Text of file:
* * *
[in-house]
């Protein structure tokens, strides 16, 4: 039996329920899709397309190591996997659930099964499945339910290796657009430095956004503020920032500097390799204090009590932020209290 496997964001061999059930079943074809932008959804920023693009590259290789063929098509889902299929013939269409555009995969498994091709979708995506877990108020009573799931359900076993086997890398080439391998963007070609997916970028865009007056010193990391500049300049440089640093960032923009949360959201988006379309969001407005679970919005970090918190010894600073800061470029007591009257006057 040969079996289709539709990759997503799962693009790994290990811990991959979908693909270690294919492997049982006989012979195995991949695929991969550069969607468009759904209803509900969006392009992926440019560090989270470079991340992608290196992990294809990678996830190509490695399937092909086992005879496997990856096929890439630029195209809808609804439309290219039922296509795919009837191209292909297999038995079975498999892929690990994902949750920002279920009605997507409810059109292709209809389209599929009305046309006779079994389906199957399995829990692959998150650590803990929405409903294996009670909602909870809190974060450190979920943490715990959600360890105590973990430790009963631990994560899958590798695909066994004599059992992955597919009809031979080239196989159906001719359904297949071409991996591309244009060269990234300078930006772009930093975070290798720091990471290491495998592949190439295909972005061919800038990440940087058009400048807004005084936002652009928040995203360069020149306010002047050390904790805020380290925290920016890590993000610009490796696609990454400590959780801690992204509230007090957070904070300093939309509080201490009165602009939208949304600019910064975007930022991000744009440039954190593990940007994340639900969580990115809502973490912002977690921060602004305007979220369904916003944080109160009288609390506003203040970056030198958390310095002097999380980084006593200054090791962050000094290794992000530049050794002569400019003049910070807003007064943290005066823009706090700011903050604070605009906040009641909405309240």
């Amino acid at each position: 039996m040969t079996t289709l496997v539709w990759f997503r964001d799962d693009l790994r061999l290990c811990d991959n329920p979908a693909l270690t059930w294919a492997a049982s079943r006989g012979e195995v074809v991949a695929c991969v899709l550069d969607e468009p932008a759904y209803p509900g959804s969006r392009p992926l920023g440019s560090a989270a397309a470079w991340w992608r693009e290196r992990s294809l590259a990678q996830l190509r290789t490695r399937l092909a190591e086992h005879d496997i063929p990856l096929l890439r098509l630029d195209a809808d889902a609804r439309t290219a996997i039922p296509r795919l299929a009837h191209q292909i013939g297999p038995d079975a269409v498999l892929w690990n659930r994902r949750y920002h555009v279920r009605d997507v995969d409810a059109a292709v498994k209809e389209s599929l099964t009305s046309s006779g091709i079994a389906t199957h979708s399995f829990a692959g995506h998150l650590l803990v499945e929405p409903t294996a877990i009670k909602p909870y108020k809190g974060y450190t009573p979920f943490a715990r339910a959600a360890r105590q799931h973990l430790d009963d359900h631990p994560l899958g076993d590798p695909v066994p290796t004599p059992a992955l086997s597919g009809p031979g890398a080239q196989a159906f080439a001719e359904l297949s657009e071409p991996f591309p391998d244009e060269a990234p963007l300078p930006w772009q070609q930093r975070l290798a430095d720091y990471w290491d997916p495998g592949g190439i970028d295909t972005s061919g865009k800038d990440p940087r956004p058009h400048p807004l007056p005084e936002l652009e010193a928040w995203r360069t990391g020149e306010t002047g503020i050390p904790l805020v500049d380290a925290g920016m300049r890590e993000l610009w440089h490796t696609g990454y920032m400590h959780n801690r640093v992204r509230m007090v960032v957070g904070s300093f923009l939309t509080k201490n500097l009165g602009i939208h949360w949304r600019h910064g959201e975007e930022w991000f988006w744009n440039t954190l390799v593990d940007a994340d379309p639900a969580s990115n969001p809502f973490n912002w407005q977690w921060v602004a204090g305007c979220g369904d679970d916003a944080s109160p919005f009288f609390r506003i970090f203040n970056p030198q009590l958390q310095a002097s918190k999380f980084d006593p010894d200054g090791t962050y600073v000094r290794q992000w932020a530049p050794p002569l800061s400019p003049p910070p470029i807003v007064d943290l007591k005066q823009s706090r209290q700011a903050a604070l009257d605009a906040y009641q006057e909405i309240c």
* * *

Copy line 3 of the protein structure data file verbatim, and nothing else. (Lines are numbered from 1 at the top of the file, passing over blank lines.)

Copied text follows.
């Amino acid at each position: 039996m040969t079996t289709l496997v539709w990759f997503r964001d799962d693009l790994r061999l290990c811990d991959n329920p979908a693909l270690t059930w294919a492997a049982s079943r006989g012979e195995v074809v991949a695929c991969v899709l550069d969607e468009p932008a759904y209803p509900g959804s969006r392009p992926l920023g440019s560090a989270a397309a470079w991340w992608r693009e290196r992990s294809l590259a990678q996830l190509r290789t490695r399937l092909a190591e086992h005879d496997i063929p990856l096929l890439r098509l630029d195209a809808d889902a609804r439309t290219a996997i039922p296509r795919l299929a009837h191209q292909i013939g297999p038995d079975a269409v498999l892929w690990n659930r994902r949750y920002h555009v279920r009605d997507v995969d409810a059109a292709v498994k209809e389209s599929l099964t009305s046309s006779g091709i079994a389906t199957h979708s399995f829990a692959g995506h998150l650590l803990v499945e929405p409903t294996a877990i009670k909602p909870y108020k809190g974060y450190t009573p979920f943490a715990r339910a959600a360890r105590q799931h973990l430790d009963d359900h631990p994560l899958g076993d590798p695909v066994p290796t004599p059992a992955l086997s597919g009809p031979g890398a080239q196989a159906f080439a001719e359904l297949s657009e071409p991996f591309p391998d244009e060269a990234p963007l300078p930006w772009q070609q930093r975070l290798a430095d720091y990471w290491d997916p495998g592949g190439i970028d295909t972005s061919g865009k800038d990440p940087r956004p058009h400048p807004l007056p005084e936002l652009e010193a928040w995203r360069t990391g020149e306010t002047g503020i050390p904790l805020v500049d380290a925290g920016m300049r890590e993000l610009w440089h490796t696609g990454y920032m400590h959780n801690r640093v992204r509230m007090v960032v957070g904070s300093f923009l939309t509080k201490n500097l009165g602009i939208h949360w949304r600019h910064g959201e975007e930022w991000f988006w744009n440039t954190l390799v593990d940007a994340d379309p639900a969580s990115n969001p809502f973490n912002w407005q977690w921060v602004a204090g305007c979220g369904d679970d916003a944080s109160p919005f009288f609390r506003i970090f203040n970056p030198q009590l958390q310095a002097s918190k999380f980084d006593p010894d200054g090791t962050y600073v000094r290794q992000w932020a530049p050794p002569l800061s400019p003049p910070p470029i807003v007064d943290l007591k005066q823009s706090r209290q700011a903050a604070l009257d605009a906040y009641q006057e909405i309240c």